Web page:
Santa's Landing Pad: A Roofing BlogSanta's Landing Pad: A Roofing Blog


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Santa's Landing Pad: A Roofing Blog

Why do you need a strong roof on your home? To support Santa's sleigh, of course! In a more realistic sense, however, a strong roof is important for your home's protection. It keeps the wind and rain outside, and it also insulates your home against the chill of winter and the heat of summer. Most people think of roofs as being made from shingles, but roofers can make a strong roof from slate, tile, metal, or an array of other materials, too. We hope that as you read this roofing blog, you gain a lot of knowledge about the profession and about roofs in general.

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Three Types Of Inside Roof Damage

When it comes to roof damage, most homeowners are more concerned with inspecting the exterior of the roof for problems. Not all roof problems originate from the outside, though. In some cases, roofs first begin to fail internally due to damage that is suffered on the underside of the roof decking.

1. Attic Condensation

Moisture can condensate in the attic for a myriad of reasons, but a combination of poor insulation and insufficient attic ventilation is the usual culprit. Condensation and moisture from inside your home can collect in the attic, where it will attach to the underside of the roof decking if there isn't enough ventilation. The decking will then suffer moisture damage and begin to rot from the inside. Your roof should have vents along the underside of the eaves and along the top ridge of the roof, at a minimum. Depending on the shape and size of the roof, you may also need vents between the eaves and roof vent.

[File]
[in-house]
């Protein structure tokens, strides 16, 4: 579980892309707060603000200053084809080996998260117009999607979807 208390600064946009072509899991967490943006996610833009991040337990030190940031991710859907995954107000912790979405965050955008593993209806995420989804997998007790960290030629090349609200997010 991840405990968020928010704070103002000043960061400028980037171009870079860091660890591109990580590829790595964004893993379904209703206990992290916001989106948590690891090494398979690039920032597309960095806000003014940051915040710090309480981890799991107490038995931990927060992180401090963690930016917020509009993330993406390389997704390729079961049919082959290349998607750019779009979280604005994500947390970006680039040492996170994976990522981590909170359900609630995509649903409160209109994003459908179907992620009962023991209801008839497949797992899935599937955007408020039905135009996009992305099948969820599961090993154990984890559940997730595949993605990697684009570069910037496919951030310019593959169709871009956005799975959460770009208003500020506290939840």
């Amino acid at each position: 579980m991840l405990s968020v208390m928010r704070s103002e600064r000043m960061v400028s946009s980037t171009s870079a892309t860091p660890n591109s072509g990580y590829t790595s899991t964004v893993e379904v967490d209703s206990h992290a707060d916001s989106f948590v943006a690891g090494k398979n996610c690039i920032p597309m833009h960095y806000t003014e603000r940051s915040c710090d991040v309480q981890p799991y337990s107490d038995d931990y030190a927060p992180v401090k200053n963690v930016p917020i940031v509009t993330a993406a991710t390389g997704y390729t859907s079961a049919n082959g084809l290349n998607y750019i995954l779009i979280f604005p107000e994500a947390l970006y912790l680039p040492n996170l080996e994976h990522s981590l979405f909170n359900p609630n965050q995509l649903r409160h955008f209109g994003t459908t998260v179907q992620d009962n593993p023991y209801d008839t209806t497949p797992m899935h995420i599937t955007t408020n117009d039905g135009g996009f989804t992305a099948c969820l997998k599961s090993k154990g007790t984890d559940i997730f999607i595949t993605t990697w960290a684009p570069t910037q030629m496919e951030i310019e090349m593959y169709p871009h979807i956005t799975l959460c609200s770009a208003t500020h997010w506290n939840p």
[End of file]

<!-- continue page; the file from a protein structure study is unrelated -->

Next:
2.  Improper Venting

Poor ventilation in other parts of the home can also impact the health of your roof. Certain rooms, like the bathroom and kitchen, are typically equipped with moisture vents. Ideally, these powered ventilation systems should route to the outside of the house so moisture doesn't become trapped inside. Unfortunately, sometimes a ceiling vent or even a dryer vent may be routed into the attic, where condensation will collect and cause rot damage to develop on the underside of the decking, on rafters, and even on the wooden trusses that support your roof. These vents need to be routed properly to the outdoors to prevent any damages.

3. Support Removal

Damage can sometimes occur when a DIY improvement in the home isn't properly researched. If you are thinking of moving or taking down a wall in your home, don't start the job until you have your plan vetted by a structural engineer. For example, it may be tempting to remove a partial wall in order to open up a room, but that wall may have been incorporated in the design because the frame is part of the support structure of the home. If you remove it, the roof may begin to sag or it could even collapse. Don't try to circumvent permit processes for a DIY project, since these are often designed to catch errors like removing necessary roof support.

Contact a roof replacement service in your area if you suspect issues with the underside of your roof, or for more information about roof replacement.